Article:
Actress and singer Tisha Campbell is celebrating this week because her son Xen is set to be a college-bound young man. It’s an especially sweet victory for the mom of two because Xen lives with autism, and Tisha has been encouraging him to go for his dreams despite the barriers the developmental disorder can create.
She shared the news, saying she cried tears of joy because the 18-year-old, who stayed on the Dean’s list in school and as she shared, works two jobs to be financially independent, already exceeded all her hopes and dreams for him.
“My baby… Today, I cried happy tears for two hours straight in traffic,” she wrote. “Today my son, Xen, got into the college he’s talked about since he was eight years old. He didn’t wait for anyone to help him. He didn’t wait for us to help him and when someone said he’d never get in — He applied anyway. It’s it’s so apropos because that’s how he has lived his life regardless of the odds.”
“My baby wants to be an animal conservationist and he will be,” she added. “He has stayed on the deans list and is holding down two jobs because he wants to be independent of a silver spoon He cares less about labels. Xen, mommy’s goal was to make you as independent of me as possible. I wanted you to be able to survive greatly without me. I never knew you would surpass my hopes for your future. You are amazing man. Mommy loves you with all my heart and soul. You and your brother are my everything. Thank you for choosing me as your vessel.”
The news was especially inspiring to other parents of special needs children who commented on her post, including actress Sherri Shepherd, whose 14-year-old son, Jeffrey, has developmental delays.
“Tisha this testimony gives me hope for Jeffrey!” she wrote. “You’re an amazing mother CONGRATS Xen!”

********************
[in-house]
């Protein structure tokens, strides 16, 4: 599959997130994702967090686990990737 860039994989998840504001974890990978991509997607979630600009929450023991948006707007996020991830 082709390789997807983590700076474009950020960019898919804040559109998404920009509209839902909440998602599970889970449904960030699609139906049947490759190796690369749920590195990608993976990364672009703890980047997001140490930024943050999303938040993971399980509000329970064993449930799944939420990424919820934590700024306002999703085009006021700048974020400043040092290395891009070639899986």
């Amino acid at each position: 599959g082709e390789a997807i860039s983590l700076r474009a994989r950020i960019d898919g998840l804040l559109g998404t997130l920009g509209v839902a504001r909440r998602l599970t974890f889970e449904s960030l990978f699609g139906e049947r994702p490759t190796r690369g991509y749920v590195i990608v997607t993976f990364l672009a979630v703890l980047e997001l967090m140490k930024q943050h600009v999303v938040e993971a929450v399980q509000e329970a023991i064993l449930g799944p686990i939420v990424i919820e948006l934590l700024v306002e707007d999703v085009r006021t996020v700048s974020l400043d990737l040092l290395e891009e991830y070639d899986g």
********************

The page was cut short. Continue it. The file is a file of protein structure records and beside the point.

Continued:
Tisha and estranged husband Duane Martin welcomed Xen in 2001, and they are also parents to 10-year-old Ezekiel. The Martin star has been very open about being the parent of a child with autism. She actually said in a 2017 interview that she once believed that her expectations of what Xen’s future would have to change so that she could focus on ensuring he would be able to reach basic milestones.
“As a mother of a child who had to go through specific struggles, you want the best for them, but when you get this particular diagnosis you have to retrain your brain to think of your dreams and aspirations when it comes to your child to be a little bit more basic,” she said to Majic 107.5. “You don’t have time to feel guilty, you don’t have time to feel sorry for him, for yourself, or your family—it’s time to get down and busy.”
“I gave myself three days, to mourn the loss of my dreams of aspirations for my kid,” she added. “Now I had to get him to just say mommy, ouch, hurt, please, love you. . .That’s all I needed. . .You gotta put in the work and you don’t have time to feel guilty, you just gotta get everybody on the same page and quick.”
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